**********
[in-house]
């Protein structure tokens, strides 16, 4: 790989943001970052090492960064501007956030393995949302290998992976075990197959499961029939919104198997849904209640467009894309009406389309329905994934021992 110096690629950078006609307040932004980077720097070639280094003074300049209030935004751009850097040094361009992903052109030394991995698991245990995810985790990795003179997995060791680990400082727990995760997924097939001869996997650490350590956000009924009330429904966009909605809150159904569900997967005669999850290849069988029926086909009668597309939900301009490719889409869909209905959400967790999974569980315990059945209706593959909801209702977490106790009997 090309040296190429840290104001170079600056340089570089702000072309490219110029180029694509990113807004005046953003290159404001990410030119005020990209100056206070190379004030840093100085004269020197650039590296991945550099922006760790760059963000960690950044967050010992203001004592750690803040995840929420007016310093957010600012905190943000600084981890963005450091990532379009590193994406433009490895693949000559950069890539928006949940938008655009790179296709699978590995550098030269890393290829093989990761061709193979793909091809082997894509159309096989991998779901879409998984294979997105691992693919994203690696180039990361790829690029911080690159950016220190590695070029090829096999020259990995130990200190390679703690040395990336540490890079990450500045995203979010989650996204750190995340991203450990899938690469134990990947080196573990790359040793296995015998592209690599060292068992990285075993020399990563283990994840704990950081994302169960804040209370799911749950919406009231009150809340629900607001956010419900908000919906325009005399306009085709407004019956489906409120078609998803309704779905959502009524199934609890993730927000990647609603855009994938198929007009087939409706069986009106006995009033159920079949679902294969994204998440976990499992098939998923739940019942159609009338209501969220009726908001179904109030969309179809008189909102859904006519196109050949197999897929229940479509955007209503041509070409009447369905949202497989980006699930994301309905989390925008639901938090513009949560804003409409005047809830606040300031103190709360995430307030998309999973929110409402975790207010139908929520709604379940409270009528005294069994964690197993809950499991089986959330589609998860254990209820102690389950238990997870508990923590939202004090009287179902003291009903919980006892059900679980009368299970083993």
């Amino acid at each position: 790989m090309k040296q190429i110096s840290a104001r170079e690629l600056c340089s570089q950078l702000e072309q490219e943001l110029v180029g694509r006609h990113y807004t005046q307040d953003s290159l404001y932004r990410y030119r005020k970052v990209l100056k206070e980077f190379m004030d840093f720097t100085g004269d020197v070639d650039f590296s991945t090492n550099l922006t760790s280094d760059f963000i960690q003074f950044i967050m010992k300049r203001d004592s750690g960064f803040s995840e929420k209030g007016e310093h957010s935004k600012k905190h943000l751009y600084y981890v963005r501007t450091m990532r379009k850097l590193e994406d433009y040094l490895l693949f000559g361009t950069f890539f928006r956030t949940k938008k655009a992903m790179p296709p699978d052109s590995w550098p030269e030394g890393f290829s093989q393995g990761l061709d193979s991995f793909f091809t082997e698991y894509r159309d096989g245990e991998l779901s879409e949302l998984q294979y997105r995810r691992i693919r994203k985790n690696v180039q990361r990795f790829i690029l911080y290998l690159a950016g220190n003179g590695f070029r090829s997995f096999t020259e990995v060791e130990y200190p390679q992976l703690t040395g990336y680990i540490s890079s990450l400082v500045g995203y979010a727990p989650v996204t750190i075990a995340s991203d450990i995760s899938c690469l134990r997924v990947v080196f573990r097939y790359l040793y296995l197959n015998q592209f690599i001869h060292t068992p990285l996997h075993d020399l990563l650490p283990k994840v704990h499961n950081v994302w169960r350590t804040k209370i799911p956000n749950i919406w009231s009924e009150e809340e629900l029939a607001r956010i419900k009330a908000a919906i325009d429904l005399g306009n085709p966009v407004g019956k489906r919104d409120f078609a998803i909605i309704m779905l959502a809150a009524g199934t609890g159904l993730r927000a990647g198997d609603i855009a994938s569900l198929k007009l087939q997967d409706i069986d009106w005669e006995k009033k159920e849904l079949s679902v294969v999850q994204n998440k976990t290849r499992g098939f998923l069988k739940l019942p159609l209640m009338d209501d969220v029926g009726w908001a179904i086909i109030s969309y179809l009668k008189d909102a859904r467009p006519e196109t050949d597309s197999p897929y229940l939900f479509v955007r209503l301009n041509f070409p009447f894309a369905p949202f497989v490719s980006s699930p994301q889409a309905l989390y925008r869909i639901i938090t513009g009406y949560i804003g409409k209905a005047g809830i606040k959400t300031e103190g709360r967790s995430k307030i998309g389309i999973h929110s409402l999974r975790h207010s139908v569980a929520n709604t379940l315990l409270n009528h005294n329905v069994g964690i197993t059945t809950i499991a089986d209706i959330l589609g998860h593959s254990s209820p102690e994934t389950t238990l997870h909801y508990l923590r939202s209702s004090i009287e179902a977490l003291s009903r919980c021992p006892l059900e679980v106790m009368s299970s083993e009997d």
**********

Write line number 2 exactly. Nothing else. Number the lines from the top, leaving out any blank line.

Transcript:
């Protein structure tokens, strides 16, 4: 790989943001970052090492960064501007956030393995949302290998992976075990197959499961029939919104198997849904209640467009894309009406389309329905994934021992 110096690629950078006609307040932004980077720097070639280094003074300049209030935004751009850097040094361009992903052109030394991995698991245990995810985790990795003179997995060791680990400082727990995760997924097939001869996997650490350590956000009924009330429904966009909605809150159904569900997967005669999850290849069988029926086909009668597309939900301009490719889409869909209905959400967790999974569980315990059945209706593959909801209702977490106790009997 090309040296190429840290104001170079600056340089570089702000072309490219110029180029694509990113807004005046953003290159404001990410030119005020990209100056206070190379004030840093100085004269020197650039590296991945550099922006760790760059963000960690950044967050010992203001004592750690803040995840929420007016310093957010600012905190943000600084981890963005450091990532379009590193994406433009490895693949000559950069890539928006949940938008655009790179296709699978590995550098030269890393290829093989990761061709193979793909091809082997894509159309096989991998779901879409998984294979997105691992693919994203690696180039990361790829690029911080690159950016220190590695070029090829096999020259990995130990200190390679703690040395990336540490890079990450500045995203979010989650996204750190995340991203450990899938690469134990990947080196573990790359040793296995015998592209690599060292068992990285075993020399990563283990994840704990950081994302169960804040209370799911749950919406009231009150809340629900607001956010419900908000919906325009005399306009085709407004019956489906409120078609998803309704779905959502009524199934609890993730927000990647609603855009994938198929007009087939409706069986009106006995009033159920079949679902294969994204998440976990499992098939998923739940019942159609009338209501969220009726908001179904109030969309179809008189909102859904006519196109050949197999897929229940479509955007209503041509070409009447369905949202497989980006699930994301309905989390925008639901938090513009949560804003409409005047809830606040300031103190709360995430307030998309999973929110409402975790207010139908929520709604379940409270009528005294069994964690197993809950499991089986959330589609998860254990209820102690389950238990997870508990923590939202004090009287179902003291009903919980006892059900679980009368299970083993």